San Diego, CA—No one can accuse San Diego Musical Theatre of staging just oft seen musicals. “Singin’ In The Rain” based on the 1952 MGM Film of the same name with screen play and adaptation by Betty Comden and Adolph Green and songs by Nacio Herb Brown and Arthur Freed is one of those ‘oldies’ but goodies that starred Gene Kelly, Donald O’Connor and Debbie Reynolds. It topped the AFI’s 100 Years of Musicals List and is ranked ‘as the fifth greatest American motion picture of all time”.
Seldom though is it staged. It’s a monster of a show to mount with a cast of about thirty two with 14 scenes in Act I and 5 in Act II, a total of 19 scenes, set changes and as many different costumes (Janet Pitcher is costume coordinator. Period costumes are gorgeous.) All those changes slow the production down and giving way to a choppy disconnect.
On the other hand, some of the musical numbers are as familiar as are the life lines on you hand: “You Stepped Out of a Dream”, “All I Do Is Dream of You”, “Make ‘Em Laugh”, “Beautiful Girl”, “You Are My Lucky Star”, “You Were Meant For Me”, “Moses Supposes”, “Good Morning”, “Would You” and of course “Singing In The Rain”. The woman sitting next to me mouthed the words to every single one of them.
And let’s not forget that rain. Living in draught ridden So. California it was somewhat of a novice to see the entire cast dancing in the finale donned in yellow slickers with umbrellas.
Some visions are hard to forget but not the one with leading man Don Lockwood (the versatile Brandon Davidson) sloshing in the rain water (recycled) and making it look easy hoping up on the one lamppost, and then with his best pal and childhood Vaudevillian friend Cosmo (the talented Cameron Lewis) and new squeeze Kathy (beautifully danced and sung by Brittany Rose Hammond) dancing to “Good Morning” in the much remembered dance scene where the three dance on the sofa turning it on its side.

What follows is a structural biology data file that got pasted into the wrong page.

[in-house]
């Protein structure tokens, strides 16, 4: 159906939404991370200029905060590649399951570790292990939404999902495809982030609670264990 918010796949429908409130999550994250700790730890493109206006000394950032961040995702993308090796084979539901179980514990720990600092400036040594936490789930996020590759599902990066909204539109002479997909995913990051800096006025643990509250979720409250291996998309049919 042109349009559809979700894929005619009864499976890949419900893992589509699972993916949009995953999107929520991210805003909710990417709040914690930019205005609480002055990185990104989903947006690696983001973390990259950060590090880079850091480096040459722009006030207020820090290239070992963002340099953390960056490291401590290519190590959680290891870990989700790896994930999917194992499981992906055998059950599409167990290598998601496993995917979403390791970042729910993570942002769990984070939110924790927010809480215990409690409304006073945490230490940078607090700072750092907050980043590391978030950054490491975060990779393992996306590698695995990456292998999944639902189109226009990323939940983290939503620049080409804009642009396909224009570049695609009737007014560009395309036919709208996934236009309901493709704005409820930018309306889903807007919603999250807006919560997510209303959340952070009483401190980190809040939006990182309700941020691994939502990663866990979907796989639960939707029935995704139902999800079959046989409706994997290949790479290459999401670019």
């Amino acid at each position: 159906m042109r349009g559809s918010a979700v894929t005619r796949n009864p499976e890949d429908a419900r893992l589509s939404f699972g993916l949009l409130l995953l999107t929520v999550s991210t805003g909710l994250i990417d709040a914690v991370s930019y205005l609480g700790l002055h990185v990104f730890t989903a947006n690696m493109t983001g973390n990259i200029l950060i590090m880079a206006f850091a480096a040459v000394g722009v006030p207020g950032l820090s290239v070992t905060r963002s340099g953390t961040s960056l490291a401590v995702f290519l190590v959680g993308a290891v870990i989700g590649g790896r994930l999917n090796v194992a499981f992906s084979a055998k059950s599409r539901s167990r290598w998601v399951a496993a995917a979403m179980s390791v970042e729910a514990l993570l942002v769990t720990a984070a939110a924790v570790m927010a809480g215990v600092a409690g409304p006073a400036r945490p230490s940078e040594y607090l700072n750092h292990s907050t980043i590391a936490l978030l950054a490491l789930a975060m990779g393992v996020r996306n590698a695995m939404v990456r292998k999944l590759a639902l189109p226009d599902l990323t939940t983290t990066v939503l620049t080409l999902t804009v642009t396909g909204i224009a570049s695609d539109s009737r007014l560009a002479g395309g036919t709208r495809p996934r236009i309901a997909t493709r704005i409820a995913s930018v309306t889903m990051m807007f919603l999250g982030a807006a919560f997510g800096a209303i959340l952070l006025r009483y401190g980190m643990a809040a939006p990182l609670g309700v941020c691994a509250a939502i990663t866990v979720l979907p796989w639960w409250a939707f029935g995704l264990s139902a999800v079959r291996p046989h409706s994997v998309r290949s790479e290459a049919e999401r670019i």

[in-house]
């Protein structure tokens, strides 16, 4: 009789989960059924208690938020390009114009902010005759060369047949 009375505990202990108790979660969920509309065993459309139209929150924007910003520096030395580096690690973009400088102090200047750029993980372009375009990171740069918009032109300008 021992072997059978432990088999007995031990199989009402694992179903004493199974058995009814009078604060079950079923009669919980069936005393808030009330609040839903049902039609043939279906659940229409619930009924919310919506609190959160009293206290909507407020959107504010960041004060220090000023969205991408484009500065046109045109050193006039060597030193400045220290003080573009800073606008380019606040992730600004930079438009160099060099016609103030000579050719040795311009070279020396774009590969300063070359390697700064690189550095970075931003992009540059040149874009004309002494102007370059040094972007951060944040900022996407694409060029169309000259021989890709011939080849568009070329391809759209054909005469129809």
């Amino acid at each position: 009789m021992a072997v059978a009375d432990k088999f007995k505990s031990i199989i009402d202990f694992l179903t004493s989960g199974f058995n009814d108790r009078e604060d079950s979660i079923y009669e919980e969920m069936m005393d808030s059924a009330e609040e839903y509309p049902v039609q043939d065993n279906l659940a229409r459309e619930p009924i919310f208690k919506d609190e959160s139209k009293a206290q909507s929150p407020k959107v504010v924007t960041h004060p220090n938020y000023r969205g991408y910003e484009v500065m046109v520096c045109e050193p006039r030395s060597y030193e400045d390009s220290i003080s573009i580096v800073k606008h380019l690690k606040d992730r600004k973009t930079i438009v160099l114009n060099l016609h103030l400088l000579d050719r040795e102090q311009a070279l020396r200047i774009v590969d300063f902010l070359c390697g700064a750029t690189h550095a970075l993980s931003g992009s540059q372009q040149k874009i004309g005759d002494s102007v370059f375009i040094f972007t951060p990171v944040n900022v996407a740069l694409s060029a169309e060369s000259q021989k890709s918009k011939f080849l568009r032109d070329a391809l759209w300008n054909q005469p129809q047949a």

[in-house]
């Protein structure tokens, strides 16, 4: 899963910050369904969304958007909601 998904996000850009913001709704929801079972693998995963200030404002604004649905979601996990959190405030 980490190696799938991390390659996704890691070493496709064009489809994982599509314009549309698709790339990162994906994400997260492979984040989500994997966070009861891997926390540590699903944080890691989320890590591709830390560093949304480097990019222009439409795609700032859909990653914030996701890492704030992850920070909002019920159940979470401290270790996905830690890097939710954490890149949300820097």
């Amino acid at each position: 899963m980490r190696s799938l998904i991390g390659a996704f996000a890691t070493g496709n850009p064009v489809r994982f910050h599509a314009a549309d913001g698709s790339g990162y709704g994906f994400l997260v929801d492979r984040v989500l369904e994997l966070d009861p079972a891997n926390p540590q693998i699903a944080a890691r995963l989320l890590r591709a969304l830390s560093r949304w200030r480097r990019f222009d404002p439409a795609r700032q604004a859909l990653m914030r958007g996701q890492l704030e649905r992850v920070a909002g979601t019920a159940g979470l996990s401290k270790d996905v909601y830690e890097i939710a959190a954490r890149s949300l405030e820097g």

The story, set in 1929, traces the evolution of the silent film to talkies. Its fun to watch the slow change as the silent film studio that stars Lockwood and his leading lady Lina Lamont (Andi Davis is a kick and a half) go through the melodramatic swashbuckling scenes in their famous series “The Dueling Cavaliers”, giving way to “The Jazz Singer” that revolutionized the motion picture industry.
The saga of Lockwood and his leading lady is the force that drives this nonsensical narrative throughout. Briefly, if possible, Lamont and Lockwood are seen as off screen lovers as well as on screen ones, but nothing could be farther from the truth. Lockwood is simply not interested and therein lays the rub since they are pictured together at every media event.
Keeping the rumor alive is the the roving gossip queen Dora Bailey (a lively and on target Karla J. Franko) channeling gossip columnist Hedda Hopper (check it out) interviewing all the so- called stars as she manages to couple the two to promote studio hype. That’s the way it was back then.
Unfortunately, Lina has the most gawdawful speaking voice (“What’s Wrong With Me”) and can’t sing worth a damn. When Cosmo suggests the studio change “The Dueling Caviler” to a musical, “The Dancing Caviler” all hell breaks loose. Enter Kathy Seldon a budding new star who can sing and dance and speak in a reasonable sounding voice. She’s hired to (after a fashion) dub her voice in place of Lina’s to make the studio’s ‘talkies’ more palatable.
And so it goes. Lina finds out about Kathy and Don, exercises her options and gets rid of Kathy; Don falls for Kathy and likewise, the studio boss, R.F. Simpson (blustering Ed Hollingsworth) goes into a tailspin and the chorus dances on (“Broadway Rhythm”).
It all comes together nicely with the large, talented and colorful SDMT cast, under the musical direction of the talented Don LeMaster and his twenty piece orchestra with lively choreography by Jill Gorrie and directed by Todd Nielsen but the pizzazz of the movie fizzles and gets lost in translation from big screen to stage.
If you’ve not seen the movie version of “Singin’ In The Rain” nor plan to this will be a popping first, especially with all the singing and dancing, something San Diego Musical Theatre does best.
See you at the theatre.
Dates: Through June 7th
Organization: San Diego Musical Theatre
Production Type: Musical
Where: 121 Broadway, San Diego, CA
Ticket Prices: Start at $35.00
Venue: Spreckels Theatre